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Northeast Ohio lack affordable housing, hindered child development linked

Local affordable housing shortage hurts children
Local affordable housing shortage hurts children
Local affordable housing shortage hurts children
Posted at 10:54 PM, Dec 11, 2018
and last updated 2019-02-05 09:42:57-05

Maple Heights Mayor Annette Blackwell believes Northeast Ohio's shortage of affordable housing is having a tragic impact on the academic development of children. 

Blackwell told News 5 the affordable housing shortage is causing too many families to move from school district to school district, in some case, multiple moves are made in one school year.

Blackwell said housing insecurity is playing a major factor in hindering the education of children, especially children from African American families, living in Cleveland and the inner-ring suburbs.

"It is an issue here in Northeast Ohio, it is an issue here in the school district in Maple Heights," Blackwell said.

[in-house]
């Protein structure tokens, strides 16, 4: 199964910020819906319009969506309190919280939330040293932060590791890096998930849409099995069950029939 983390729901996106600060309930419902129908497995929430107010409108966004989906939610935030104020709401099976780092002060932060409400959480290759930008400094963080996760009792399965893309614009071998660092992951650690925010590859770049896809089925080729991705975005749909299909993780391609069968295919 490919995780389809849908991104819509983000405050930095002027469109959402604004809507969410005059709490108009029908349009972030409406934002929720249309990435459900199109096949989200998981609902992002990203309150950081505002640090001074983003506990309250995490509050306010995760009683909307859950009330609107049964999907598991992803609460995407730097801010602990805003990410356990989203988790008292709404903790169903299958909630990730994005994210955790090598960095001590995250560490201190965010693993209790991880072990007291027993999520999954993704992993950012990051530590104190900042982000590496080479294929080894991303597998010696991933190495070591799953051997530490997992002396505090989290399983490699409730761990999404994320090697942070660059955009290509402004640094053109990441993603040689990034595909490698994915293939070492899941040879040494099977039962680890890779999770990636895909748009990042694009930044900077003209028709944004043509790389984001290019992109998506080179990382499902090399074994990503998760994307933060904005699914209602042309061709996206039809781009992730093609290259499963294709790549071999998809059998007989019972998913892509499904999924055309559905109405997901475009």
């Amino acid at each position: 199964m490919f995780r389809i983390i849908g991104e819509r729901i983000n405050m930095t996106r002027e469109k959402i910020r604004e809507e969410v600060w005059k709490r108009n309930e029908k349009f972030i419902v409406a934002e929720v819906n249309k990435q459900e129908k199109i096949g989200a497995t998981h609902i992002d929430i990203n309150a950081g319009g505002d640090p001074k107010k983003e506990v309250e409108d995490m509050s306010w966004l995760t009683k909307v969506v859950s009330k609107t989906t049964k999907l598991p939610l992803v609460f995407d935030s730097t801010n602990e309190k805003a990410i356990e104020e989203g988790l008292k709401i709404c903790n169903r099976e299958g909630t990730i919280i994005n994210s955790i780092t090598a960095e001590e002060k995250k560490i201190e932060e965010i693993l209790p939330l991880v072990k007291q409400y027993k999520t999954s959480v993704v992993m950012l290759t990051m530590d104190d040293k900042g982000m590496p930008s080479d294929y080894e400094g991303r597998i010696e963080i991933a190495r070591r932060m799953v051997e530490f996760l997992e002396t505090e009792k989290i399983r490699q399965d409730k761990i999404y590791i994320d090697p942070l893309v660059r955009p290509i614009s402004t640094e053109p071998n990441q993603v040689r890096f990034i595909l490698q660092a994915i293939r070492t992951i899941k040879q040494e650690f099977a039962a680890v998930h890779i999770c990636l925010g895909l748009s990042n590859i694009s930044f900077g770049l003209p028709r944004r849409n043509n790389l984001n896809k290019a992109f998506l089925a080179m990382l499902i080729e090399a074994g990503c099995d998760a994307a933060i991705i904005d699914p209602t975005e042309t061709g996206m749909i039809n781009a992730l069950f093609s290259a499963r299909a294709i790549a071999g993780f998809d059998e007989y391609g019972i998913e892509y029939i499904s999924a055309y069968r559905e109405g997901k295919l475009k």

"These children have to deal with the stress when they see their parents negotiating with the landlord, they see mom's rejection, they are part of that rejection when the application gets turned down, or the eviction notice comes."

"All of these things add to the heightened sense of anxiety and stress. It's overwhelming on a daily basis."

Blackwell pointed to a Harvard Medical School study indicating that multiple moves contribute to a critical loss of learning.

Blackwell said too many families simply can't afford to find good, stable housing.

"They make between $12 and $15 an hour, they have three kids, they have a car they're trying to maintain, and they have to work two jobs to do that," Blackwell said.

Professor Ronnie Dunn, Cleveland State Chief Diversity and Inclusion Officer, told News 5 the toxic stress caused by multiple moves, and a lack of affordable places to live, are hurting young children and families more and more.

"In Cleveland, we average about 11,000 evictions annually," Dunn said.

"A lot of that stems from living in inadequate, poor housing. It has a very dire and adverse effect."

Blackwell believes possible solutions include creating tax credits to give developers incentives to create new affordable housing, and municipalities and developers working together to re-purpose existing square footage.

"There's a lot of ugly empty buildings, gut them," Blackwell said. 

"There are great architects, there's great brain power, great houses, great vision, and turn it into something livable."